Children’s literature has many notable options when it comes to worms. To help you find the right books for you and your young reader, we’ve compiled a list of the best kids books about worms.
Our list includes picture books and chapter books. Picture books are generally great options for toddlers and for preschool and kindergarten age children. Picture books are especially enjoyable for adults to read aloud with young kids. The chapter books on our list are generally best for elementary through early middle school age tween kids. You can filter to sort by the best book type for your kid.
When it comes to children’s stories about worms, there are a variety of titles. This list covers everything, from classics like Carl and the Meaning of Life to popular sellers like How To Eat Fried Worms.
We hope this list of kids books about worms can be a helpful resource for parents, teachers, and others searching for a new book!
A hilarious picture book in Day-Glo colors all about worms that is perfect for fans of The Book With No Pictures and The Day the Crayons Quit. This is part counting book, part introduction to worms, but all superbly silly. The fact that the author/illustrator can only draw worms will not take anything away from the laugh-out-loud adventure readers will have as they turn the pages of this slightly subversive picture book.
One small worm . one big world! This is the diary . of a worm. This worm lives with his parents, plays with his friends, and even goes to school. But unlike you or me, he never has to take a bath, he gets to eat his homework, and because he doesn’t have legs, he just can’t do the hokey pokey – no matter how hard he tries. This hysterical picture book by New York Times bestselling author Doreen Cronin and New York Times bestselling illustrator Harry Bliss tells the daily doings of a small worm in a gigantic worm world. Ages 4–8
Cyrus and Rudy spend the last days of summer selling dahlias, blackberries and tomatoes at their roadside stand. When a neighbor drops off a bin full of red wigglers, California earthworms that break down compost into fertilizer, Rudy and Cyrus become worm moguls as they discover just how in demand the Eisenia fetida are.
Black Gold is the third book featuring Cyrus and Rudy’s adventures on the farm, following Not for Sale and Blackberry Juice.
Billy isn’t one to back down from a bet.
But this one is gross: If he eats fifteen worms in fifteen days, Alan will pay him fifty dollars. Billy takes the bet and tries worms smothered in ketchup, drowned in mustard, even breaded and fried.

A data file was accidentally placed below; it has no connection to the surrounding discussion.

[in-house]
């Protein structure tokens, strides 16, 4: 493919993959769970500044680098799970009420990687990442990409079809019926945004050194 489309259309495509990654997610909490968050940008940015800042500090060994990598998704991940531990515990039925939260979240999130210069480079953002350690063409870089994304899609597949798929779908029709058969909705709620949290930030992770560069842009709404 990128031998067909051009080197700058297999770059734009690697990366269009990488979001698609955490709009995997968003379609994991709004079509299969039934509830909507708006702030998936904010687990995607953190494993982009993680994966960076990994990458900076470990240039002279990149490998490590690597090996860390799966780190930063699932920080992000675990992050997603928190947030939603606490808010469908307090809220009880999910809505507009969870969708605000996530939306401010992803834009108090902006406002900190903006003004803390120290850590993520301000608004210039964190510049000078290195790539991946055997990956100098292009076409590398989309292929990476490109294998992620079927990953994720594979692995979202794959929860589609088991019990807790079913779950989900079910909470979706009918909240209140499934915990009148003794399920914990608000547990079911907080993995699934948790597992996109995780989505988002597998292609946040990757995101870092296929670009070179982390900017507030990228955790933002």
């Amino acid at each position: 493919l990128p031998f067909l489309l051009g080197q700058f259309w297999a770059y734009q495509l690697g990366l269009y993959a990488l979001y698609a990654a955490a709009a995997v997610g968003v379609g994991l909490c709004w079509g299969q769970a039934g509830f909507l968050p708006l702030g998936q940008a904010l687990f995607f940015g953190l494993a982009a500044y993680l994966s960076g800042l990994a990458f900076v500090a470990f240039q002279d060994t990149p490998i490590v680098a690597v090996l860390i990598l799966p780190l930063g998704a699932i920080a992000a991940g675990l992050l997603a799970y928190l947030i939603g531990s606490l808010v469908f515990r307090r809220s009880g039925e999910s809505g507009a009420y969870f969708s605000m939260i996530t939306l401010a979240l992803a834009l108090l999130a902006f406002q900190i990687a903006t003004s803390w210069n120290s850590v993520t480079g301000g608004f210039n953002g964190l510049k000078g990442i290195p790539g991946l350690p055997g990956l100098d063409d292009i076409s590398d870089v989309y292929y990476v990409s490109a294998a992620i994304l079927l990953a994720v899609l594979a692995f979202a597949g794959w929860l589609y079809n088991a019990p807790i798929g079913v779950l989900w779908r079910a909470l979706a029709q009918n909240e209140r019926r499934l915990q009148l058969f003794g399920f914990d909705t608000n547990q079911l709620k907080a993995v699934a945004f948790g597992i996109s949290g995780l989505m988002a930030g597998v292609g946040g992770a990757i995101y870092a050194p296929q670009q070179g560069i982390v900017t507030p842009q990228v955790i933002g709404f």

Worm by worm, Billy gets closer to victory, and to buying the minibike he’s always wanted. But Alan won’t let him win that easily…
Binkle cant wait until he turns from caterpillar to butterfly. Hell finally have strong, beautiful wings to take him high into the sky! But when the day comes, something is terribly wrong. Why are Binkles wings so wispy and weak? How will he ever fly like the other butterflies if his wings are nothing like theirs?
Yet with some help and creativity, maybe theres more than one way to fly . . .
As this charming, gorgeously illustrated story reminds us, life can present us with unwelcome challenges, but inventive alternatives and the support of others can make all the difference.
Day of the Night Crawlers - Monsters have never been this much fun!
Ricky Ricotta's Mighty Robot vs. the Naughty Nightcrawlers from Neptune (Ricky Ricotta's Mighty Robot #8), Volume 8 - An out-of-this-world friendship adventure by Captain Underpants creator Dav Pilkey, with full-color art and mini comics by Caldecott Medalist Dan Santat.
Carl and the Meaning of Life - From the often Caldecott-buzzed Deborah Freedman, a sweet and funny story about finding your place in the world. Carl is an earthworm. He spends his days happily tunneling in the soil until a field mouse asks him a simple question that stops him short: “Why?” Carl’s quest takes him on an adventure to meet all the animals of the forest, each of whom seems to know exactly what they were put on this earth to do, unlike the curious Carl. But it’s not until the world around him has changed that Carl begins to realize everyone, no matter how small, makes a big difference just by being themselves.